Can democracy work if corporations are free to spend their limitless plunder to affect the outcome of community dialogue and electoral politics?
Last week, our community got a firsthand look at the dysfunction that results when ill-gotten gains bump up against authentic community participation.
The venue was Gov. John Hickenlooper’s Oil and Gas Task Force meeting. For the uninitiated, this task force is the political love child of Gov. Hickenlooper and U.S. Rep. Jared Polis. Their controversial deal scrapped two hard-fought 2014 ballot initiatives concerning communities’ right to regulate oil and gas operators in lieu of a governor-appointed task force established to study the state’s existing regulations and recommend improvements to the Legislature.
The task force invited community members to express their opinions about whether regulations should be strengthened to better balance human and environmental health with the interests of oil and gas drillers.
Meeting turnout flooded the room. Task force members heard passionate voices on both sides of the debate, and when time ran out, 60 others were still waiting to speak.
This is how it’s supposed to work, right? Just how did money get in the way last week? In ways both direct and subtle. Let’s look at the direct influence first.
Upon arriving at the meeting you may have been greeted by bright-eyed 20-somethings in blue T-shirts. To the uninformed task force member or attending resident, their presence under the Energy Citizen banner might lead one to believe that many young people in Southwest Colorado just can’t get enough natural gas drilling.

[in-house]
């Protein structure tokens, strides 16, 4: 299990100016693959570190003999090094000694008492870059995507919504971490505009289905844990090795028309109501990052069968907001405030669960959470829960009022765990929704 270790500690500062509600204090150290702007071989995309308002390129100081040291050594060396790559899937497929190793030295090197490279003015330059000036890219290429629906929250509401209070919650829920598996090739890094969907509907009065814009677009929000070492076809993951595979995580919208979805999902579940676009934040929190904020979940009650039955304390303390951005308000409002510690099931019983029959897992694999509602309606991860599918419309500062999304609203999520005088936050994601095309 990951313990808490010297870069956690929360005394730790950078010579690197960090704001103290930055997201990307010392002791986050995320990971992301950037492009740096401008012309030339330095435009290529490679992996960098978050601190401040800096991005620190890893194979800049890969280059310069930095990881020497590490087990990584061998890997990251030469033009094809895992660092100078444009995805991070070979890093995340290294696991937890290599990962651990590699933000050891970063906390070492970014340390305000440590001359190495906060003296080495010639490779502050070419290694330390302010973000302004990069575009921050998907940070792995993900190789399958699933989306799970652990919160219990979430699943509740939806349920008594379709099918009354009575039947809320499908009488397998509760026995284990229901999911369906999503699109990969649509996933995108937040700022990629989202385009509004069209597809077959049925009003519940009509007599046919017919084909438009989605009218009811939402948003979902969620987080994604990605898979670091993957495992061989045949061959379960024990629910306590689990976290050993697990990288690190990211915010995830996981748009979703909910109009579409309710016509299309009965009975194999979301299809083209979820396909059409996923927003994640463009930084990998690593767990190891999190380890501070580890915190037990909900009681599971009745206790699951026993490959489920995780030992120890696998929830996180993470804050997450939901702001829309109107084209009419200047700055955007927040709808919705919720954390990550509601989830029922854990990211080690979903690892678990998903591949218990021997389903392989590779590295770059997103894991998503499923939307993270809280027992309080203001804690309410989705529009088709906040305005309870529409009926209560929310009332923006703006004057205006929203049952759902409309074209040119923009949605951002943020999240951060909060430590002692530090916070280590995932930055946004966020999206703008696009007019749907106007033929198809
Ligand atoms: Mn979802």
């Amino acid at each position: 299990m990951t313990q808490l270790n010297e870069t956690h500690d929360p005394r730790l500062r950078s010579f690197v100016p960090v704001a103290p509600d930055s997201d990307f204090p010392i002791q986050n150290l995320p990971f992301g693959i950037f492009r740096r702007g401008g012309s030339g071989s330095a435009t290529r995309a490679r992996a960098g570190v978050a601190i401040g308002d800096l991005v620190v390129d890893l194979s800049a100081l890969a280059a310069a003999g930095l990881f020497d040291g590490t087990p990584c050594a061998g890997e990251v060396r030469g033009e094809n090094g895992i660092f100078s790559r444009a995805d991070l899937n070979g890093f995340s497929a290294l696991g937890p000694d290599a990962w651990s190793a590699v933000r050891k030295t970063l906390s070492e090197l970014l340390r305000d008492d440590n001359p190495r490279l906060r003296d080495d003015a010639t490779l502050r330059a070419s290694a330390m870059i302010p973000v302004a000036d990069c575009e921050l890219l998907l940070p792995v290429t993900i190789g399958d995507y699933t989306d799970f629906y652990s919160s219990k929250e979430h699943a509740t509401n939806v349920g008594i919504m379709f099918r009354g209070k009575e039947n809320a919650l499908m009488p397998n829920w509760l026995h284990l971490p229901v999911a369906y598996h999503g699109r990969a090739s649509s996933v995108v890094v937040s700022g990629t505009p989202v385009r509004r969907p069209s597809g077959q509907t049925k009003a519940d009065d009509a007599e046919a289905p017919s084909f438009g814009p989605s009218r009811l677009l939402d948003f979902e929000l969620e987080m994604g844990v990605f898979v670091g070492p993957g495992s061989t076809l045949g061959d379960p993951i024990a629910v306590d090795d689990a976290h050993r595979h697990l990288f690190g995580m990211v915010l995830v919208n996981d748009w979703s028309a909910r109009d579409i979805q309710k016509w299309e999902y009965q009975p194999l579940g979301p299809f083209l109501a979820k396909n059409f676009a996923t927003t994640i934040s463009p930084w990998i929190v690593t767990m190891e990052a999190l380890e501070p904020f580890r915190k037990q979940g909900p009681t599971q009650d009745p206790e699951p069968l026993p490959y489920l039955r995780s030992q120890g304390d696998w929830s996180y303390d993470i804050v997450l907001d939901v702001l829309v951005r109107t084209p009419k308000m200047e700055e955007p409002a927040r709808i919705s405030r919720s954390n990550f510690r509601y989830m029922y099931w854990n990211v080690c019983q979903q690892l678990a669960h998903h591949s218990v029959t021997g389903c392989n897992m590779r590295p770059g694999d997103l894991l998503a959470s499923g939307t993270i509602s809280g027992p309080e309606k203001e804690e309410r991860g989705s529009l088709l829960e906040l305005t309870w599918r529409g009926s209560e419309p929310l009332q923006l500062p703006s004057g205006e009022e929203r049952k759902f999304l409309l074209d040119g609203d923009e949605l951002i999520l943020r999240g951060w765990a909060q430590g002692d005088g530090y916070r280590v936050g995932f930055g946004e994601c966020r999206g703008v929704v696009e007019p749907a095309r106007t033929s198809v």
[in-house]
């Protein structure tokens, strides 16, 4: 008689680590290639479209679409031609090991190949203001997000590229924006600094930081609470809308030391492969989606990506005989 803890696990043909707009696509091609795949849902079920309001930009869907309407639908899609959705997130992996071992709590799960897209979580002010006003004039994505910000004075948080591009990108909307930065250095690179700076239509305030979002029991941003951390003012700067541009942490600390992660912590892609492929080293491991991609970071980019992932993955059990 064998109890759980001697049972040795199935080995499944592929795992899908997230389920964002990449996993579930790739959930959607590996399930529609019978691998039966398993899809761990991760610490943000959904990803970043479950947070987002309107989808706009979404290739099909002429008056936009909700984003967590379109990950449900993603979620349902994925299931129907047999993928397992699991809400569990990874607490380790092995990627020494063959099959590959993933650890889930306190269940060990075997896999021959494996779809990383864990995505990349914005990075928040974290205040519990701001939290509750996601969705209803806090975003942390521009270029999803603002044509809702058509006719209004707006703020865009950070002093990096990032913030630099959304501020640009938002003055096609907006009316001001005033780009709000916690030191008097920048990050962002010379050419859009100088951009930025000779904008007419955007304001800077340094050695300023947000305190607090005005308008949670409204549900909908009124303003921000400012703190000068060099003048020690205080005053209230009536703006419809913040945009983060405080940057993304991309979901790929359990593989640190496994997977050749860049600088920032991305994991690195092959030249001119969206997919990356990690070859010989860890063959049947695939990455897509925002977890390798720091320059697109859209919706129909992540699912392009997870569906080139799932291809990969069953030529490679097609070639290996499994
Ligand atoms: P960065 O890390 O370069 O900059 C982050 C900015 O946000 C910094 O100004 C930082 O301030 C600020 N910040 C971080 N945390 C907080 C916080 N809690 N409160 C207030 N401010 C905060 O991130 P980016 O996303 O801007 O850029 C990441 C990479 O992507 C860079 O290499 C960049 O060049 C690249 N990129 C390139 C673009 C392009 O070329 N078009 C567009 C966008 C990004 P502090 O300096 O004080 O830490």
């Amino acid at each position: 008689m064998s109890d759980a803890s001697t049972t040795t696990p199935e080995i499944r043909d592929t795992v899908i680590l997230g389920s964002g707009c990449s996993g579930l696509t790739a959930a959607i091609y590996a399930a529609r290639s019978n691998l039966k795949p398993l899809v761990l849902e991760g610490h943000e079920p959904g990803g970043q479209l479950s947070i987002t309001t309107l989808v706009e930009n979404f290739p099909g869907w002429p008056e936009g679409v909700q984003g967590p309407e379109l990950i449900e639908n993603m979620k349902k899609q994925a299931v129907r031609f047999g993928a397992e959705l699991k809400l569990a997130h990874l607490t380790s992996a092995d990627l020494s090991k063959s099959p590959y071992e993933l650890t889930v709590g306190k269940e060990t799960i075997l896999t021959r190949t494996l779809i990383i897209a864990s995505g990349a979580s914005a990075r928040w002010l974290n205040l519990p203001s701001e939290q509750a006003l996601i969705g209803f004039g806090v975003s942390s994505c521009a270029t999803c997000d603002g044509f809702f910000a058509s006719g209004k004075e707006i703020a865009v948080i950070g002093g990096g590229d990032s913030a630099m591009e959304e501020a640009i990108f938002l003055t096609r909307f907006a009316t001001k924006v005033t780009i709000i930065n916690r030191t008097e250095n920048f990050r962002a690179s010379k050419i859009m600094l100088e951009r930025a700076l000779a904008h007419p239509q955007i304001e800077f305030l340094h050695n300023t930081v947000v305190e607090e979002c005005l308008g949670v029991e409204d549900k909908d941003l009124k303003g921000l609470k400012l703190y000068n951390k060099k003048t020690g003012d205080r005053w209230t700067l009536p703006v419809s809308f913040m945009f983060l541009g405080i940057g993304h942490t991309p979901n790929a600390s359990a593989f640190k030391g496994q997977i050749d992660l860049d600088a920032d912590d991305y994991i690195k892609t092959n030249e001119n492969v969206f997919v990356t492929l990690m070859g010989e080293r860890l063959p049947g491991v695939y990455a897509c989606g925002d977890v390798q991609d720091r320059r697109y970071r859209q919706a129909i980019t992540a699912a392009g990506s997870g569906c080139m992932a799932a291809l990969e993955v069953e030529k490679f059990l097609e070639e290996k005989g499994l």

Perhaps that’s true. Or, maybe, they can’t get enough of jobs that pay $25 an hour – the rate offered by a recruiter who did the rounds at Fort Lewis College likely searching for good looking and diverse students to wave the Energy Citizen banner, a front-group of the American Petroleum Institute. One of these students is the roommate of a friend. He freely admitted to not knowing much about the issues and, on reflection, felt used through the whole interaction.
While that’s just plain obnoxious, how about the subtle effects of money? A question: What message is implied when a community affairs representative from BP asks nonprofits they fund to attend the task force meeting and publicly share the benefits of their “partnership”? Do organizations that lavished praise on the oil and gas industry – organizations like Music in the Mountains or Volunteers of America – feel so knowledgeable and passionate about oil and gas regulations as to have a genuine interest in participating? Maybe. Or perhaps the oil and gas industry leveraged those donations dollars to bolster its public image at an opportune moment.
Let’s go with the idea that corporations are people for a second. What jerks. Last week proved that old-fashioned organizing works, but it also underscored the uphill battle real people have in getting heard when corporate dollars pay – directly and indirectly – for support.
This content first published in The Durango Herald’s Thinking Green Column here.